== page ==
On Conducting a Literature Review with ATLAS.ti

September 1, 2016

Author: Elizabeth Pope, The University of Georgia

As a doctoral student at The University of Georgia (UGA), I have the opportunity to learn from, and work with internationally known and highly skilled qualitative researchers. One of these scholars is Dr. Trena Paulus who’s expertise with digital technologies and qualitative research is renowned. In the fall of 2014 I took QUAL 8410, “Designing Qualitative Research,” with Dr. Paulus and was introduced to ATLAS.ti for the first time. As I was planning to begin my own research with my literature review the next spring I was immediately attracted to the program and the thoughts of carrying out a paperless literature review. In the spring of 2015 I met with Dr. Paulus and she taught me the basics of ATLAS.ti so I could begin my literature review with the program.

My Research and Background

At this point, I would like to take a moment to mention my research interests and educational background as this will provide a clearer picture of my experiences with ATLAS.ti. Currently I am a fourth year doctoral candidate at UGA in the department of Lifelong Education, Administration, and Policy working on a degree in Adult Education and a graduate certificate in Interdisciplinary Qualitative Studies. I have a BA in Religion and graduated with an MA in Religion with a specialization in Islam in 2009. Both of my previous degrees are from UGA. As I worked on my MA I was a Teaching Assistant in the department of Religion teaching introductory religion classes and after graduating I worked as an instructor at UGA and later at Georgia Gwinnett College (GGC).

In 2013 I decided to come back for my Ph.D. in Adult Education and since returning to school have participated in several research projects with professors in the qualitative research department. In the summer of 2016 I earned my certification as a professional trainer in ATLAS.ti and worked as a TA for two qualitative research courses – one on Action Research and another on using digital technologies in qualitative research. My own research interests are focused in transformative learning and interfaith dialogue. Specifically, my dissertation is a qualitative case study working with a grassroots dialogue organization of Jewish, Christian, and Muslim adults who, since 2001, have been participating in interfaith dialogue every four to six weeks. In addition to observations of these dialogue sessions, I am performing interviews with participants, observing steering committee meetings, holding focus groups with facilitators, and examining documents the group produces.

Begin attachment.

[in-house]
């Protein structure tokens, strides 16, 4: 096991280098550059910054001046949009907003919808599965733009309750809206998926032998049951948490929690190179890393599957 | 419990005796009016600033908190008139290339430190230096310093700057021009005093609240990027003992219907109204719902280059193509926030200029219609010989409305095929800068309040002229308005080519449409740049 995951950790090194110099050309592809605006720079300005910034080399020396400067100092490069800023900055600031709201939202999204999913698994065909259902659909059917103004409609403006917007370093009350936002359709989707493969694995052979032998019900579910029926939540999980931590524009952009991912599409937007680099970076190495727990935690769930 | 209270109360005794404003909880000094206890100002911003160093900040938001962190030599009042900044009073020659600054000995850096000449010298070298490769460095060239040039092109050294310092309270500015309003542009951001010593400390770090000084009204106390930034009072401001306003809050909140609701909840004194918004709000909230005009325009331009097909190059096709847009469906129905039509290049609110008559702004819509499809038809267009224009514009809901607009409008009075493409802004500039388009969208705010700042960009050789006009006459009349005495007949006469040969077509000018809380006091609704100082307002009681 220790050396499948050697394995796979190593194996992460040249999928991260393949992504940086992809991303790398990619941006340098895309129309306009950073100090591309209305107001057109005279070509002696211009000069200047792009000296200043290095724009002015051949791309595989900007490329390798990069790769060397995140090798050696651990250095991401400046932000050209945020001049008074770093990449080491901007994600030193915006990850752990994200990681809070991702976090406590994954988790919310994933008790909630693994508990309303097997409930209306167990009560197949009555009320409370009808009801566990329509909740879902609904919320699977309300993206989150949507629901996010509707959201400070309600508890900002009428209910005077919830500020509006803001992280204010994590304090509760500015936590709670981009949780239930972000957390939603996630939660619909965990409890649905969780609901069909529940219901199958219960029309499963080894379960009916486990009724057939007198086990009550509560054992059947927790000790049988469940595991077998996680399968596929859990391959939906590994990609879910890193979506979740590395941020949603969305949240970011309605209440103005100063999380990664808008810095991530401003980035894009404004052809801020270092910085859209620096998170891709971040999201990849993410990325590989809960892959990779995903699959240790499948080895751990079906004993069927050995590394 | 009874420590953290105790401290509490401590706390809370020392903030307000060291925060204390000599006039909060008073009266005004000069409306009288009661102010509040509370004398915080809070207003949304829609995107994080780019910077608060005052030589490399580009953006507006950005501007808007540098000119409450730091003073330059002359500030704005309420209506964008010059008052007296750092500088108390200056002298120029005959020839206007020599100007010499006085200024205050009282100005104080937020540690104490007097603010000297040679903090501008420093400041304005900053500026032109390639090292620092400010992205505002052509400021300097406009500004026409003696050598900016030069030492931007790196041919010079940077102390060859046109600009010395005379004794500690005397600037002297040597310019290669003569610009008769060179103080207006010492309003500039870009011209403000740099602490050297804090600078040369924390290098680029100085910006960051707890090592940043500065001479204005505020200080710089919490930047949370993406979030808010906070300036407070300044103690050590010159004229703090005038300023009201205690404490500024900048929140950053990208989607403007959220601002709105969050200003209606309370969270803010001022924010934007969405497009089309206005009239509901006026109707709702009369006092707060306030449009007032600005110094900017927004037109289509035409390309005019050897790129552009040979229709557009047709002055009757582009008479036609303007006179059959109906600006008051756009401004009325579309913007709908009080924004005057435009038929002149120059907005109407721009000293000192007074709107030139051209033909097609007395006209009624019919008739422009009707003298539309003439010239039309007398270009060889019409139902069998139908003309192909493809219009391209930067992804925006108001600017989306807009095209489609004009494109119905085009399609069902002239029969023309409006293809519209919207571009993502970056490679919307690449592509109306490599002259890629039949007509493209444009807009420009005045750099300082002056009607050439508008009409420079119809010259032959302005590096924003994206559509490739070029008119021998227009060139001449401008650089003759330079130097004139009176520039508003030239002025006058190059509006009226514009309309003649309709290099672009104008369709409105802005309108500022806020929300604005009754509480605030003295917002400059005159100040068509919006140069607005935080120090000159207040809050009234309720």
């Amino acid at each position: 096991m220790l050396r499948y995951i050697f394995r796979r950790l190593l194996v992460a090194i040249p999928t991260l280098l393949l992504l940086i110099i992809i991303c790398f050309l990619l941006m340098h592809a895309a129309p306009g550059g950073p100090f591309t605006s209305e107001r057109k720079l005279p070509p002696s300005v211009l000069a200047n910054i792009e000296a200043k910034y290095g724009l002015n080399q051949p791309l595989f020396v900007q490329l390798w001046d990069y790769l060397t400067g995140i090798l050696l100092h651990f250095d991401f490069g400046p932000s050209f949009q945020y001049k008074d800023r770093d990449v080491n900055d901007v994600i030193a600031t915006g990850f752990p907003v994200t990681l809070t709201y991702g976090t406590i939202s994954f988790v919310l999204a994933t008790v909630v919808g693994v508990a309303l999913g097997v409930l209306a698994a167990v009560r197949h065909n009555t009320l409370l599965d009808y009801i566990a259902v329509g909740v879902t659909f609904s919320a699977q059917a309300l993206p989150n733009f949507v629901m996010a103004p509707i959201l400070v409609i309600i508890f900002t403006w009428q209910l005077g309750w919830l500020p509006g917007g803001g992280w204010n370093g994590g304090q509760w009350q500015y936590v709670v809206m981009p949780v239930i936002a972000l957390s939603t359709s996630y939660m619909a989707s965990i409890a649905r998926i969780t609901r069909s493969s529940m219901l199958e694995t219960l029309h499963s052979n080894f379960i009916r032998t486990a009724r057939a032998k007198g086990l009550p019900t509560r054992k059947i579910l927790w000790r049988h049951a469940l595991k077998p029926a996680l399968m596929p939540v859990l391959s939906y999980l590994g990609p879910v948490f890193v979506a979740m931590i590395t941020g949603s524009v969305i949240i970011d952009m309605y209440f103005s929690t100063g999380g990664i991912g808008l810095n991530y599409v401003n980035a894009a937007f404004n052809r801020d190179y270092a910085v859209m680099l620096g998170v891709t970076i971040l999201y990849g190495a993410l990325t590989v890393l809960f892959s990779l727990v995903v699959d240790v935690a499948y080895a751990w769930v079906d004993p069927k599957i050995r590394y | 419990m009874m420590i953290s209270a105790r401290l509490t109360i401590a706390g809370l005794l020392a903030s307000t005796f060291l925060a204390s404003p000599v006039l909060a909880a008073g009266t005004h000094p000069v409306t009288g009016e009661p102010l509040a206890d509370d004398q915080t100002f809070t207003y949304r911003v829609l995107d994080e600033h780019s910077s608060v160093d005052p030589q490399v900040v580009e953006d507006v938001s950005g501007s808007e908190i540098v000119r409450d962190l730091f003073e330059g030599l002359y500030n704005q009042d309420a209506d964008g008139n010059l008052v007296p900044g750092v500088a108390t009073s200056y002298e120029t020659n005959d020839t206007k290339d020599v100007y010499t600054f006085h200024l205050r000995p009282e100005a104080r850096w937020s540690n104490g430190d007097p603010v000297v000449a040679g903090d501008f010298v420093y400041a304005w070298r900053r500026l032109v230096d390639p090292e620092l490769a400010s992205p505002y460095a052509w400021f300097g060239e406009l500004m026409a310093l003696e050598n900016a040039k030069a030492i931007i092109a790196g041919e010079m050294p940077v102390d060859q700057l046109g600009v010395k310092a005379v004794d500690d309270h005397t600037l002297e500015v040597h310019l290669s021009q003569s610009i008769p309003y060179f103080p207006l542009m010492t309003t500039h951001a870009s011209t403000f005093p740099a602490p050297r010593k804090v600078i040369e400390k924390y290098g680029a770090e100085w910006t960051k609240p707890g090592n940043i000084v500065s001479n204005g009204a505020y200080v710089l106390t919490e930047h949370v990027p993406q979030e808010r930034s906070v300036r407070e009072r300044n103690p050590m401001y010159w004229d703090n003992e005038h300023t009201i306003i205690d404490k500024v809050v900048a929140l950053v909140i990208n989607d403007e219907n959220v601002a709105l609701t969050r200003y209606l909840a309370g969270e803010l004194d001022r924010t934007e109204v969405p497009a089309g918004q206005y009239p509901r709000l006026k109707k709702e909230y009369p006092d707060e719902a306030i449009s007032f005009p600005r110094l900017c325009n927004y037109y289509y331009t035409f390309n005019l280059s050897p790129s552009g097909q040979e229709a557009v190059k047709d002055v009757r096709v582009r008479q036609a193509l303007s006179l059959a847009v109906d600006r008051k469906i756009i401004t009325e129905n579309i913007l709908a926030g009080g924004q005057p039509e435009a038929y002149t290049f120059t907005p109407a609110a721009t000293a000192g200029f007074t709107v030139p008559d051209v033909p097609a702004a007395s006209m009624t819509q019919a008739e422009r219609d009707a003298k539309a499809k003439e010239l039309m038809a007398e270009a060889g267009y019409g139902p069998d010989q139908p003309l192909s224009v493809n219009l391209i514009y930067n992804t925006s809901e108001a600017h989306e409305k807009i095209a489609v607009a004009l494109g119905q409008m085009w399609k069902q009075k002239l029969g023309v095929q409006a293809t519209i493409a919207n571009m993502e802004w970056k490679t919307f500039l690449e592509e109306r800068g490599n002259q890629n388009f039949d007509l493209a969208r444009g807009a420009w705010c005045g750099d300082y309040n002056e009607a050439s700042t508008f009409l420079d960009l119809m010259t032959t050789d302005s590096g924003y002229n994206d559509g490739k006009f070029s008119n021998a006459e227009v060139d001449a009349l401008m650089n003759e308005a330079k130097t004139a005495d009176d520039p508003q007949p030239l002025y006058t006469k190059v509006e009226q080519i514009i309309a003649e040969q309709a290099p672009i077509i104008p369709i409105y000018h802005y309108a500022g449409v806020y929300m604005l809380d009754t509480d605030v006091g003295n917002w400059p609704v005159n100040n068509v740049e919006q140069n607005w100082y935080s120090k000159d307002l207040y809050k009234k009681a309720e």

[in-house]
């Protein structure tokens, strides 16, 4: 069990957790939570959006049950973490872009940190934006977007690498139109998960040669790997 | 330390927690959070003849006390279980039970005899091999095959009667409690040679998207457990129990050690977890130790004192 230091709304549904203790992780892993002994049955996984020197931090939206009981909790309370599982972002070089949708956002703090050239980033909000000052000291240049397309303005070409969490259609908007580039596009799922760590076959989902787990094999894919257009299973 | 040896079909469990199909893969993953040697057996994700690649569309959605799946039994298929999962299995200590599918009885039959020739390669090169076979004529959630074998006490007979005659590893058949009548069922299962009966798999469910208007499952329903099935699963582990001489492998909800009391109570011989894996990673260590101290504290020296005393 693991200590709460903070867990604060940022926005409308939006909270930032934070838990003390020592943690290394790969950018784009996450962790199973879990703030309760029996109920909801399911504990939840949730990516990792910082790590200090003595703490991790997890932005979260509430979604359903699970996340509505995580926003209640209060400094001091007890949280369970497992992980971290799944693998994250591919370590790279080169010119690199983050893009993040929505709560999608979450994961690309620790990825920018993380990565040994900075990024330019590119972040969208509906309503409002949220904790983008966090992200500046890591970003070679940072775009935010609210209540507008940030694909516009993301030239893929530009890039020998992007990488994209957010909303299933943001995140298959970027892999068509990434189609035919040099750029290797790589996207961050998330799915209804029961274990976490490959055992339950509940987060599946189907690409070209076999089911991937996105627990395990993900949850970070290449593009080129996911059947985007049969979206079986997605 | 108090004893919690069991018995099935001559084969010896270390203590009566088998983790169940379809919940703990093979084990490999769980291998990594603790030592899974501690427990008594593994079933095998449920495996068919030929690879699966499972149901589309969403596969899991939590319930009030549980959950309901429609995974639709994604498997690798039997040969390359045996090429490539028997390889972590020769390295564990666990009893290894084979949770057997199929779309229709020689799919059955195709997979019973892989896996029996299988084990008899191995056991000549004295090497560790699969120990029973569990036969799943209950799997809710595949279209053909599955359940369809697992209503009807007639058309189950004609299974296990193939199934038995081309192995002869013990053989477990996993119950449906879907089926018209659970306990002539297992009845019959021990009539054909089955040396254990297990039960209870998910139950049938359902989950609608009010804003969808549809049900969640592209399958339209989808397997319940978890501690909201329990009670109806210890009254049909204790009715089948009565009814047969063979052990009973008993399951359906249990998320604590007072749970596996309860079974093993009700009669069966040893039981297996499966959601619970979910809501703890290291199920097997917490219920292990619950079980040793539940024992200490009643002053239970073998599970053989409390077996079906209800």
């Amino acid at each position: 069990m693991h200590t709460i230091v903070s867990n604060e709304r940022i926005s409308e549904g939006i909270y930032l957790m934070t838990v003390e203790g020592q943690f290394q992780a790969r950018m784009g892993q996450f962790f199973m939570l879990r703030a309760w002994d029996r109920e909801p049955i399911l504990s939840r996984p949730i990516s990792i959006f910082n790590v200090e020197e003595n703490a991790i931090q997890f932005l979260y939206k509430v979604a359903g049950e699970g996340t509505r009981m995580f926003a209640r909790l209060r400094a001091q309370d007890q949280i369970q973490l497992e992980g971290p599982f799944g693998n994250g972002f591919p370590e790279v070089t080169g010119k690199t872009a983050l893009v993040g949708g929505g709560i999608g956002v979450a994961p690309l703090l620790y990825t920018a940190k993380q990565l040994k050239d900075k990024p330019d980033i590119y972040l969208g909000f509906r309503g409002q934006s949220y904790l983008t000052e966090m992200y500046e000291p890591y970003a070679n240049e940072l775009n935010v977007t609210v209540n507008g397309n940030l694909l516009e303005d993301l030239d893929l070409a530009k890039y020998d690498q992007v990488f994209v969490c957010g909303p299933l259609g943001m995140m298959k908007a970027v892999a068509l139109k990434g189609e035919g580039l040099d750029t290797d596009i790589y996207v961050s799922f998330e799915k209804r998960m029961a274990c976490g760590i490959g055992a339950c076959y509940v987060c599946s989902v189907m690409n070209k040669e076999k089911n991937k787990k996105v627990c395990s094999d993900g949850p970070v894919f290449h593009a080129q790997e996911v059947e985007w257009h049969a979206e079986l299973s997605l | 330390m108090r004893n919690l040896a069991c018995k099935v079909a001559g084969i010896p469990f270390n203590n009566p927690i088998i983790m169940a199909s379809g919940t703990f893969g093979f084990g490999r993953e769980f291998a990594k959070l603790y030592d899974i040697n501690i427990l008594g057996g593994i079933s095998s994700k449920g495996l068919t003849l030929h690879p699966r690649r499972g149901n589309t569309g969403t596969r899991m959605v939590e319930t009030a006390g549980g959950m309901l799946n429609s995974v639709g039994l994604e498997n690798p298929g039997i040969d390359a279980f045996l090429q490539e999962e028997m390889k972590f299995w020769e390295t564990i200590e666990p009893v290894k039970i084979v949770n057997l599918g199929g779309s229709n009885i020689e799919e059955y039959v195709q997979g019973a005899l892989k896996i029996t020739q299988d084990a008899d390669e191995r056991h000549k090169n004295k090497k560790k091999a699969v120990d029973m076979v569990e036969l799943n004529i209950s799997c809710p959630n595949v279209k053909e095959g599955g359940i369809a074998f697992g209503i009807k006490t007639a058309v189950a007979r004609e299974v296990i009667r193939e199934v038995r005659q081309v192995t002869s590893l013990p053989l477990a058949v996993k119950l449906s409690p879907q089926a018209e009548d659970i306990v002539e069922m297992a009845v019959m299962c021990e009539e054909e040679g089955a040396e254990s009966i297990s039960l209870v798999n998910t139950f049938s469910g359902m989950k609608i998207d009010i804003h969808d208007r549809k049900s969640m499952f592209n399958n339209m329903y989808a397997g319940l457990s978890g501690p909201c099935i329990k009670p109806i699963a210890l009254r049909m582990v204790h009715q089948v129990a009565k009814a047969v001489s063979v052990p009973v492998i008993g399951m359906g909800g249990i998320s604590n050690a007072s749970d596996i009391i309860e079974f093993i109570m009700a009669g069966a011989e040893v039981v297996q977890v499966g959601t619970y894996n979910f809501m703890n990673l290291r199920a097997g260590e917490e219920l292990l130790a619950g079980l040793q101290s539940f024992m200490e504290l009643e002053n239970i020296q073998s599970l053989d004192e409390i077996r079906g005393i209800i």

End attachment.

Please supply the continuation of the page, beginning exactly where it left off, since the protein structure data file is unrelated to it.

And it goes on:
The objective of my literature review was to gather as much conceptual and empirical literature on interfaith dialogue as possible. Interfaith dialogue is a little examined topic in Adult Education and to complete my literature review I examined scholarship in a wide variety of fields such as interfaith studies, adult education, religion, theology, communication studies, and more. Because I learned ATLAS.ti quickly and proficiently, I completed a 95% paperless literature review – everything except for the books I used was an electronic resource. I found that there has been much more conceptual literature published on interfaith dialogue than empirical scholarship. Fortunately, this means that my study dissertation has the potential to contribute in many fields – particularly the field of adult education and in the topic of transformative learning theory.

The Literature Review Process

I performed an inductive thematic analysis of scholarship on the topics of interfaith dialogue, transformative learning – particularly in reference to interfaith or intercultural interactions and communications, adult learning – and Buber’s dialogue theory (the other theory in my dissertation’s conceptual framework). Over the course of a year and a half I read and analyzed these articles in ATLAS.ti to develop a working literature review, which is still a work in progress as I aim to stay up on current scholarship. As examples of my findings, I learned that conceptual literature regarding experiences in interfaith dialogue primarily talk about things such as challenges for dialogue, desired goals and outcomes of interfaith dialogue, the importance of having clear ground rules and expectations for dialogue, and possible effects of interfaith dialogue on participants. For the empirical literature regarding dialogue I found that many studies discuss how participants learn about themselves and others in dialogue, the potential for perspective transformation, and what factors impact the outcomes of interfaith dialogue.